Sommerlektyre 1

I have been wanting to make a book post for a little while now, here are some of the books I am planning to plow through this summer. Binka wrote a good entry (Norwegian) a little while ago, admitting to not be the most avid reader, and I definitely fall into the same category, at least when it comes to fiction. I simply can.not.read.fiction anymore. I used to read a lot of it. I am not sure what happened. It is not that I do not want to, but there is just nothing that holds my interest long enough for me to finish a fiction book. I have been in this state for about 2 years, and it does not seem to change any time soon. I have solved the problem by reading non-fiction, for some reason I have absolutely no problem getting through books as long as I feel like I learn something concrete. (I am not implying that you do not learn things from fiction, I am merely saying that I do not have the patience for them these days.) So here are some non-fiction books I will be reading this summer:

Dale Carnegie – How to Stop Worrying and Start Living: I definitely belong to the group of the population that worries too much, but I am working on it, and I have made an active choice and change it. As Mark Twain said; “I’ve had thousands of problems in my life, most of which never actually happened”. Now I am trying to find books and solutions to the whole cycle of worrying. This Dale Carnegie book seems pretty straightforward and useful, with concrete examples and good structure.

Dan Ariely – Predictably Irrational: Dan Ariely is my absolute favorite speaker I have heard from TED conferences, and he actually makes behavioral economics fun. He explains why we behave irrational and make bad choices for ourself – again and again – in a highly predictable pattern. All of his work is based on experiments, and the way he describes them makes it fun and easy to read. I read the first 91 pages today while drinking coffee, and I can not wait to read the rest of the book. Highly recommended if you are interested in human behavior and choice!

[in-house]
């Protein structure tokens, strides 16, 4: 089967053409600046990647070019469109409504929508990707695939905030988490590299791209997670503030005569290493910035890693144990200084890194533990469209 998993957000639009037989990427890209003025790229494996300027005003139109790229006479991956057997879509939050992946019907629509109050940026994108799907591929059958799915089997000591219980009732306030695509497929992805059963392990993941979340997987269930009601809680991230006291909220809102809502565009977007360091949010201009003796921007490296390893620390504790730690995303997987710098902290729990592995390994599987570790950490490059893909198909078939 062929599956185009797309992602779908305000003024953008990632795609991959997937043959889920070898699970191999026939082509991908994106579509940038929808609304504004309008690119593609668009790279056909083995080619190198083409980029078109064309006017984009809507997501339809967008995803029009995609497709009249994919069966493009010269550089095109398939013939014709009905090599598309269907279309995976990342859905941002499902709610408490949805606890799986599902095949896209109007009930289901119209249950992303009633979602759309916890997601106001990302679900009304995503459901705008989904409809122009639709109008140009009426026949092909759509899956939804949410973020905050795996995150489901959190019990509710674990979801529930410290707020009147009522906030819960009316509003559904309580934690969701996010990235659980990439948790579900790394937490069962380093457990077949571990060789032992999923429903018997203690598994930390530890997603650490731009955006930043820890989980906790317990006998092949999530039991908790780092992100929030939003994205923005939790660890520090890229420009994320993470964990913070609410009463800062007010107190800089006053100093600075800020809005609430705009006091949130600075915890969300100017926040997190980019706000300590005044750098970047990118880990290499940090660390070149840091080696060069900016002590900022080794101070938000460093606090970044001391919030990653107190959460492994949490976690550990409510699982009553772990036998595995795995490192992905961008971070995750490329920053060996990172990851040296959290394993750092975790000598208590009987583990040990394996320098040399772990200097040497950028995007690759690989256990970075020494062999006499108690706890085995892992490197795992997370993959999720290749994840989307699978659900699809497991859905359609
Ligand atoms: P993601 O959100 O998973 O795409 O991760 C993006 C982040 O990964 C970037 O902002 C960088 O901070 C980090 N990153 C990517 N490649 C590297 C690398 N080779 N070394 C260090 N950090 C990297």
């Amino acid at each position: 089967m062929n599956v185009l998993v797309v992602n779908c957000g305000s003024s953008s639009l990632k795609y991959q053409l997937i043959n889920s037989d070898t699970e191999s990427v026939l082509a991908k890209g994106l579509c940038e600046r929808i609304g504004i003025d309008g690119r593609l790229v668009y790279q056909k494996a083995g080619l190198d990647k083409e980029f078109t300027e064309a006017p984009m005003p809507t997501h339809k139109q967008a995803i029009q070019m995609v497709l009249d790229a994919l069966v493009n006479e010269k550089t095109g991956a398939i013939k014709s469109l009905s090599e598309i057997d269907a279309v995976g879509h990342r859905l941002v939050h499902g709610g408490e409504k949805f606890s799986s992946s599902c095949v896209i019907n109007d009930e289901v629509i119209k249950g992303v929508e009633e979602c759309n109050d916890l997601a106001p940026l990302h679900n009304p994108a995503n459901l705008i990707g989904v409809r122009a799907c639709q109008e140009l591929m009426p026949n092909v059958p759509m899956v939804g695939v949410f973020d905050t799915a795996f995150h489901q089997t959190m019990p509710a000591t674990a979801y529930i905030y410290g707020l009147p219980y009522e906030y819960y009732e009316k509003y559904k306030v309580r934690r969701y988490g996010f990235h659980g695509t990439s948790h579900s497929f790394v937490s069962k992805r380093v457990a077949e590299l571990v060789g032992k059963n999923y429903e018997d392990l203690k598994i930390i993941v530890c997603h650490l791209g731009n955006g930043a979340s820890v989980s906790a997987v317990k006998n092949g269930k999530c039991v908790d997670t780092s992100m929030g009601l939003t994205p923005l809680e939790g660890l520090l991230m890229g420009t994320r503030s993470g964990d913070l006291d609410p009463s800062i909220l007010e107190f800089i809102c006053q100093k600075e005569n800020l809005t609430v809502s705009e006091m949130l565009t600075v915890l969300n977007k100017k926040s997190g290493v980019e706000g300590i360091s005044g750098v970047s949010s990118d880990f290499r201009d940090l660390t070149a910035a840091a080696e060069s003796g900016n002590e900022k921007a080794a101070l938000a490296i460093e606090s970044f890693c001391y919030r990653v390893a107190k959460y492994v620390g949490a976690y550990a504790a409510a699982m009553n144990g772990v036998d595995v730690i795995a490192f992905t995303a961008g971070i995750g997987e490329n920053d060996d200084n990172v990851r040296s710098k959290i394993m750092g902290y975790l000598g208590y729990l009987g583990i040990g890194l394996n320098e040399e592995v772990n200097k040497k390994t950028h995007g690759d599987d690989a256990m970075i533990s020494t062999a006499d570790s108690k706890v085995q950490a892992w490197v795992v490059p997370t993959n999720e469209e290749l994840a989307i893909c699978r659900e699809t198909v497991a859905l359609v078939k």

Jonah Lehrer – How We Decide: I do not know much about this book yet, but the beginning of it seems promising. Jonah Lehrer explains why we in fact need our emotional side in order to make choices at all. This is an excerpt from amazon.com: “Our best decisions are a finely tuned blend of both feeling and reason and the precise mix depends on the situation. When buying a house, for example, it’s best to let our unconscious mull over the many variables. But when we’re picking a stock, intuition often leads us astray. The trick is to determine when to use the different parts of the brain, and to do this, we need to think harder (and smarter) about how we think.”

Steven Pinker – How the Mind Works: I have to be honest, I don’t particularly like the way Steven Pinker writes – he uses a lot of words to get to his points. However, when he gets to his points, and he does, it is a really great read. From amazon.com: “MIT’s Pinker, who received considerable acclaim for The Language Instinct, turns his attention to how the mind functions and how and why it evolved as it did. The author relies primarily on the computational theory of mind and the theory of the natural selection of replicators to explain how the mind perceives, reasons, interacts socially, experiences varied emotions, creates, and philosophizes. Drawing upon theory and research from a variety of disciplines (most notably cognitive science and evolutionary biology) and using the principle of “reverse-engineering,” Pinker speculates on what the mind was designed to do and how it has evolved into a system of “psychological faculties or mental modules.””

Stephen Hawking – The Grand Design: I am so looking forward to reading this book! Since i haven’t read it myself yet, here is a clip from amazon.com: “In The Grand Design we explain why, according to quantum theory, the cosmos does not have just a single existence, or history, but rather that every possible history of the universe exists simultaneously. We question the conventional concept of reality, posing instead a “model-dependent” theory of reality. We discuss how the laws of our particular universe are extraordinarily finely tuned so as to allow for our existence, and show why quantum theory predicts the multiverse–the idea that ours is just one of many universes that appeared spontaneously out of nothing, each with different laws of nature.”